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Multiplexing Telemedicine

Posted by Elaine Jones on 3/7/17 4:23 PM

Tele MedicineFor most rural medical facilities, telemedicine – video plus broadband data links to large medical facilities in cities – is a literal lifesaver. From rapidly moving large images such as X-rays and CT scans to video conferencing between patients and remote specialists, broadband connections help to bring the latest medical information and techniques to small clinics and regional hospitals.

Broadband connections have been deemed so useful for regional medical centers that in 2006, an FCC initiative set aside substantial funding to establish broadband links from rural facilities to large medical centers. $417 million was committed for improvements at up to 69 regional centers. Ultimately, about 50 of the centers took advantage of this funding; a large number of these facilities installed massive fiber optic data transportation systems.

Of course, there are considerably more than 50 rural medical centers in the country, so this initiative barely scratched the surface for setting up telemedicine and data links. However, telecommunications companies have installed fiber optic networks in many rural areas and even a single dark fiber running to a regional hospital can be invaluable.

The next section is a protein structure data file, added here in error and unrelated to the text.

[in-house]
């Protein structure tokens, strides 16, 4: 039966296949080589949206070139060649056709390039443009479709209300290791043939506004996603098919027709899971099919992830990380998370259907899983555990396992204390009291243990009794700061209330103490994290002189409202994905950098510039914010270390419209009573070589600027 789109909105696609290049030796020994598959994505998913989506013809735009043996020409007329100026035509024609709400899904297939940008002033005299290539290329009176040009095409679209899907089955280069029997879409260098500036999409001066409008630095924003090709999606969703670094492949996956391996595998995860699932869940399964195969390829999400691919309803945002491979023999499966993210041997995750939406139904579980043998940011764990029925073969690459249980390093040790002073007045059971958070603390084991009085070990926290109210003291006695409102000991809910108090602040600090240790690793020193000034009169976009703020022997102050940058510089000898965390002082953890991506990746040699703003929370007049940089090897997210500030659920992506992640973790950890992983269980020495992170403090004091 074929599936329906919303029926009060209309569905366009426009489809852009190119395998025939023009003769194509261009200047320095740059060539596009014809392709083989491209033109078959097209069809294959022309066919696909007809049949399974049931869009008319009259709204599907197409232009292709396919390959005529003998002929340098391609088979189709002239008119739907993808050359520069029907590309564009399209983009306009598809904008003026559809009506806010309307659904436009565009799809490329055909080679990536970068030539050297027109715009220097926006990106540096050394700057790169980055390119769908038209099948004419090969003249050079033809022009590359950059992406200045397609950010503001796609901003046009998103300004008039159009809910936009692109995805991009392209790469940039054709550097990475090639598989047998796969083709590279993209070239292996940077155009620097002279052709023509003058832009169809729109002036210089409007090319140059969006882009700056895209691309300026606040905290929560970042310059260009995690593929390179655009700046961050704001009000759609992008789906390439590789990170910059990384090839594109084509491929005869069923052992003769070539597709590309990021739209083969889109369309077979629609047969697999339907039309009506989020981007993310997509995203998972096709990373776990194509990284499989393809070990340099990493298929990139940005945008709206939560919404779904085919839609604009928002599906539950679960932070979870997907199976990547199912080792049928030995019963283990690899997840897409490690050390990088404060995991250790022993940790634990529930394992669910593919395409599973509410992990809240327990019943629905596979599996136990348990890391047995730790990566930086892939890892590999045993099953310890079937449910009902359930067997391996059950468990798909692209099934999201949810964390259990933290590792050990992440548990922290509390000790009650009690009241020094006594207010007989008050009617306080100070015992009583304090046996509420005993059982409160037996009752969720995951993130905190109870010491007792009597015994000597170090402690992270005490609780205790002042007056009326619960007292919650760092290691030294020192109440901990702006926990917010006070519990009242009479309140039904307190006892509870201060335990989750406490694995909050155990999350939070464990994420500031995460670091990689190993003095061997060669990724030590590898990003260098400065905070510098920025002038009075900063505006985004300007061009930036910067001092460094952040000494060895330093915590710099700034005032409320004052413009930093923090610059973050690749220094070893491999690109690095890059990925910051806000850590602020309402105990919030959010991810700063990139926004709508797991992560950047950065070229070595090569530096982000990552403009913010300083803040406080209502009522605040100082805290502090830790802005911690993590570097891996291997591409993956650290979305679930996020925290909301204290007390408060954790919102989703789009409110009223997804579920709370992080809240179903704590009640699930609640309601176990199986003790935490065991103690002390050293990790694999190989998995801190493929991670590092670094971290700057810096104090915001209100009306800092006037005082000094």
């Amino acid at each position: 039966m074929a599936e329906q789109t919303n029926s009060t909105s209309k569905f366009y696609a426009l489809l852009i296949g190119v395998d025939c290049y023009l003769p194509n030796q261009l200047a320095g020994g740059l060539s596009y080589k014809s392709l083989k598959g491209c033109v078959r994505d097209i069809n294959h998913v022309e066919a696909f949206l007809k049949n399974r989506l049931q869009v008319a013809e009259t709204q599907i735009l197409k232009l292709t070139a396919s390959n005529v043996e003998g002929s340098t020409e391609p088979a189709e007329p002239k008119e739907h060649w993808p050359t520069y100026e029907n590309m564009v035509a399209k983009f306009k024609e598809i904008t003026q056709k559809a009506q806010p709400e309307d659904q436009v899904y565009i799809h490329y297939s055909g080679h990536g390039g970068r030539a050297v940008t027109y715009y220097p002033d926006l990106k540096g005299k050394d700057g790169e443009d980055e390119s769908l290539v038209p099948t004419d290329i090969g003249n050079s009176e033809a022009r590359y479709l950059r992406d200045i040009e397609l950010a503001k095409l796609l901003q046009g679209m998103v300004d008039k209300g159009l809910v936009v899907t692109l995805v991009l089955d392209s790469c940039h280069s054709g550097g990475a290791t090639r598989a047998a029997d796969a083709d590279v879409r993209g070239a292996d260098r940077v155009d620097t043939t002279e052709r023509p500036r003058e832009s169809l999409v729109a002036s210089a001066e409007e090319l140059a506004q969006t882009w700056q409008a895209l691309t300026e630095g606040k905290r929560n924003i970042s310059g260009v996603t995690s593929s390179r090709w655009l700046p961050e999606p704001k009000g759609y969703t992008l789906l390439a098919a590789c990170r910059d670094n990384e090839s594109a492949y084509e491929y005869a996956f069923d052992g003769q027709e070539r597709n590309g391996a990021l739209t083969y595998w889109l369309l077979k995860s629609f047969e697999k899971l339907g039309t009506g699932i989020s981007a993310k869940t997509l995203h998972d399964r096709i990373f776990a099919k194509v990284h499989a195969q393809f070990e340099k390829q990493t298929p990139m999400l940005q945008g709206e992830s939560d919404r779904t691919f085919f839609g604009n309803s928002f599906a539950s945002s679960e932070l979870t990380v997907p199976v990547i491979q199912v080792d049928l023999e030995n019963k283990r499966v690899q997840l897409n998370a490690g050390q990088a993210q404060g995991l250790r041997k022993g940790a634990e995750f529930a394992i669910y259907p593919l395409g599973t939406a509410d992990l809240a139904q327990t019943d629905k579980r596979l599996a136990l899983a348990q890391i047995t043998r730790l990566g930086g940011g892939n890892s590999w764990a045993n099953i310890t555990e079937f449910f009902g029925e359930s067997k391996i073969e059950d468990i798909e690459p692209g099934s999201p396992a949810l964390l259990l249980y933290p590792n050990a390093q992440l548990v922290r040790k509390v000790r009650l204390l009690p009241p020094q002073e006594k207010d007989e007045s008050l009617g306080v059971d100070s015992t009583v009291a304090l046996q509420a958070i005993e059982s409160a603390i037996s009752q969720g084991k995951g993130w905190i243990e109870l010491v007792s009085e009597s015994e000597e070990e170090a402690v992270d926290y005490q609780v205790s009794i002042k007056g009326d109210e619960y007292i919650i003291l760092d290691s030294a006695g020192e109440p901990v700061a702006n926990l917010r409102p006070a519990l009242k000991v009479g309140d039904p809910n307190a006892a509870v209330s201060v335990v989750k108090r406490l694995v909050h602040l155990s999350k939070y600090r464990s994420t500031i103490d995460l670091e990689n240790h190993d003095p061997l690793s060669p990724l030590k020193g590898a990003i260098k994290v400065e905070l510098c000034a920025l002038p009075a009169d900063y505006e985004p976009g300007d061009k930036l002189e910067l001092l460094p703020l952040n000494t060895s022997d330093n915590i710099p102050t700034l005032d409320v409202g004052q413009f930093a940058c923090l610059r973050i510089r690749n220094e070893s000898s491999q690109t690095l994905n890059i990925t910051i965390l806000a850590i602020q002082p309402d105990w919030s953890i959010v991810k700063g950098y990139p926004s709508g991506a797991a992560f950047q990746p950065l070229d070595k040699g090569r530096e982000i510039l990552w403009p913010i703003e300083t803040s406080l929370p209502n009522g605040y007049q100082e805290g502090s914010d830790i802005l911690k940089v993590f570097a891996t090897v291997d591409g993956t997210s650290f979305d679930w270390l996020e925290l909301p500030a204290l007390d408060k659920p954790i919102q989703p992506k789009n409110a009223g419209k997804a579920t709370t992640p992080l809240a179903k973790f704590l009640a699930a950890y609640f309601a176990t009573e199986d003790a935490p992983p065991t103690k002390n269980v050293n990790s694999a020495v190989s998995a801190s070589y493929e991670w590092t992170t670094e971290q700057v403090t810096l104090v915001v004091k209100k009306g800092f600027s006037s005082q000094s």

That dark fiber becomes even more useful when its massive bandwidth is split up through multiplexing. A single fiber carries many times the data capacity of standard broadband services such as cable or DSL, and the high speed for both uploading and downloading data easily accommodates the huge files that may be required to be sent both to and from remote medical facilities. In fact, many huge files may be simultaneously handled through multiplexing on a single fiber.

With multiplexers such as the FiberPlex WDM16 installed both at the rural medical center and its partner facility in a large city, doctors can conduct confidential video conferences with patients at the same time multiple CT scan files are being transmitted to the radiology department for analysis.


Topics: Muliplexing